“It’s a great way for average people to come and see private gardens that you don’t normally get to see,” said Claudia McNab, a landscape designer and the chairman of the Fall Garden Tour.

The self-guided tour on Nov. 6 from 11 a.m. to 3 p.m. presents four private gardens in Olde Park and six in I’On, plus the community garden in I’On. At each garden on the tour, knowledgeable CHS Hort trained docents will be available to answer questions and point out important details in each special garden.

Some of the private gardens featured on the tour are strictly maintained by the homeowner, while others are designs of landscape companies. Each garden on the tour highlights something different — one is maintained by a naturalist gardener who focuses on native plants, two gardens are on the river and there’s a mix of grand gardens and small gardens. Some gardeners are Lowcountry natives, while others are from different regions and learned to adapt to a different climate.

Olde Park resident Susan Marus designs and maintains her private garden that will be featured on the tour. Since moving to her home 20 years ago, she has transformed her ordinary backyard into a garden oasis that boasts 27 different varieties of ferns and several Japanese maple trees. She said her garden has changed a lot over the years, especially as more shade has come in from the towering oak trees.

“This is an evolution of borrowed ideas and knowledge that I gained,” said Marus, who is also a longtime CHS Hort member.

Marus has refined her green thumb by taking workshops and classes through CHS Hort, including the docent training class, which is the most in-depth course on the Lowcountry’s horticulture heritage. CHS Hort classes range from beginner gardeners to expert-level training.

Some aspects of Marus’ garden share a story — there’s a section of artificial turf underneath a swing so her grandkids can play and the Japanese maple trees started as a precious gift from a friend who is no longer around. Lucile MacLennan, a horticulturist in Charleston, died last year a few months after her 101st birthday. However, she left her legacy in private gardens across the Lowcountry, including Marus’. During garden tours, MacLennan saved eggshells from her morning breakfast and placed a small seedling in each shell to give guests, said Marus. Some of those special seedlings are now planted in Marus’ garden.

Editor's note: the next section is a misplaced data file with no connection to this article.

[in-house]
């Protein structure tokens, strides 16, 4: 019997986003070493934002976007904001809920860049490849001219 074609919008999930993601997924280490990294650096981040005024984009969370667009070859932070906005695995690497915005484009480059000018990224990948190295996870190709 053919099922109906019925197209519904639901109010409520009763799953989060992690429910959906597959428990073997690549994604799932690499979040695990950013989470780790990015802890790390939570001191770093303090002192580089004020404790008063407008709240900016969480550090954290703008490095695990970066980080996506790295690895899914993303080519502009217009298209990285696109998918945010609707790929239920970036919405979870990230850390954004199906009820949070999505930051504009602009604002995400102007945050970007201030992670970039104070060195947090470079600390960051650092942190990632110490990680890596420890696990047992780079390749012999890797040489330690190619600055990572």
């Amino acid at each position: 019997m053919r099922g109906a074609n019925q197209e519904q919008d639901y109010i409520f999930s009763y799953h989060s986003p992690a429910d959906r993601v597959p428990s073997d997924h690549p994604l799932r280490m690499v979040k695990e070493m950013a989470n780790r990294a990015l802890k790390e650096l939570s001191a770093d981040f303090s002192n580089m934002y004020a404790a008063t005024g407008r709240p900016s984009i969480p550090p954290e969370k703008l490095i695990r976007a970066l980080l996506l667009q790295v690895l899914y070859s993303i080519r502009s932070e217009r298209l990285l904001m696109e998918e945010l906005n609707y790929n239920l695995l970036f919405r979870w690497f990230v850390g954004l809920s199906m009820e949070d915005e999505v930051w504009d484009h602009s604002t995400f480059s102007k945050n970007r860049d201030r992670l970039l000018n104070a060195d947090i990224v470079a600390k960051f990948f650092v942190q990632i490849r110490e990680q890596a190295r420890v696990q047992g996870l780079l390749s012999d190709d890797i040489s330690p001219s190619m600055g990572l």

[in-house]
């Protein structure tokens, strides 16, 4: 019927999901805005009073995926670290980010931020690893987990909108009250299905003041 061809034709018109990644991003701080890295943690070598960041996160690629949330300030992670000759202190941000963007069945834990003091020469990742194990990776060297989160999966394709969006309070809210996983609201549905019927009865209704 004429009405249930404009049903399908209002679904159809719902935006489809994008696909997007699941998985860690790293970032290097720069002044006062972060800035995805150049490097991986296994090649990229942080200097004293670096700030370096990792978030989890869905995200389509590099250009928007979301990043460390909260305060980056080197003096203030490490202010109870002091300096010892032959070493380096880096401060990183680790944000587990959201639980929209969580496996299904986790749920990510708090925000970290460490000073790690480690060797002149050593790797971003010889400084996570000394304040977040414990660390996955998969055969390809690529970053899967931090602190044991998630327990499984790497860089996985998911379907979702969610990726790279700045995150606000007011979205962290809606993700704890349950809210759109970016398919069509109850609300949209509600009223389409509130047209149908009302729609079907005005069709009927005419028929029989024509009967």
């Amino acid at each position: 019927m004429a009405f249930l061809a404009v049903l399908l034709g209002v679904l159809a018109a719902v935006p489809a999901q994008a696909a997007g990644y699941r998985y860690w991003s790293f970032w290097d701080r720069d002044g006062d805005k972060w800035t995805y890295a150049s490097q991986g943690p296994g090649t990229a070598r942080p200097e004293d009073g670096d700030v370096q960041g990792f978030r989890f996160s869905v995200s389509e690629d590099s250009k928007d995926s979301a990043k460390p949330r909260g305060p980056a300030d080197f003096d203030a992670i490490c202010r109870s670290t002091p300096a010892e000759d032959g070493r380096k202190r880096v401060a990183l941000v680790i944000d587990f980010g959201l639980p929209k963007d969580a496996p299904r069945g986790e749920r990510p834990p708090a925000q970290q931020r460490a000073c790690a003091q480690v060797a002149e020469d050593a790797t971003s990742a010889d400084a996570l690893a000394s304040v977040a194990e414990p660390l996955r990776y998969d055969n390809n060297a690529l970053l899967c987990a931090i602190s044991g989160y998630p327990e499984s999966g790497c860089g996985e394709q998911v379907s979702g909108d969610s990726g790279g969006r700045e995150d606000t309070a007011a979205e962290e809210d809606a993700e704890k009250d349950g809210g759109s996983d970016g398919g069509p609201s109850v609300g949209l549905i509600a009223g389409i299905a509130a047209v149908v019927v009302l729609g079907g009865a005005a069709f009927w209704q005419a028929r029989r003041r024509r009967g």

Just like all gardeners, Marus has had her fair share of trial and error, but a lot of gardening is learning on the job. A job that leaves her with dirt under her fingernails, but produces a nature haven steps away from her back door.

Each fall, CHS Hort highlights a different area of the Lowcountry for the Fall Garden Tour. Past tours included Hampton Park in downtown Charleston, Sullivan’s Island and Daniel Island. CHS Hort chose Olde Park and I’On for the tour because of the variety of gardens — Olde Park features larger lots with more yard space compared to I’On’s smaller landscapes.

Fall Garden Tour tickets are $50 for CHS Hort Members and $60 for non-members and may be purchased online at www.chashortsoc.org/hort-store/p/2022falltour. Wristbands and brochures will be available for pickup at the CHS Hort office at 46 Windermere Blvd. on Nov. 3 and 4 from 9 a.m. to 3 p.m. or at O’Quinn School at 761 S. Shelmore Blvd. on the day of the tour starting at 10:15 a.m.

Day of ticket sales will also be available at O’Quinn School from 10:15 a.m. to 1:30 p.m. There is parking available at O’Quinn and the walk to all gardens is two miles. Guests may also park at marked street parking in the neighborhoods if they do not wish to walk.

The tour is sponsored by local businesses including Community Table and William Means Real Estate in I’On Village, Moultrie News and App Springs Water.

CHS Hort has events, workshops, classes, plant sales and volunteer opportunities throughout the year. Stay up to date with CHS Hort by visiting www.chashortsoc.org.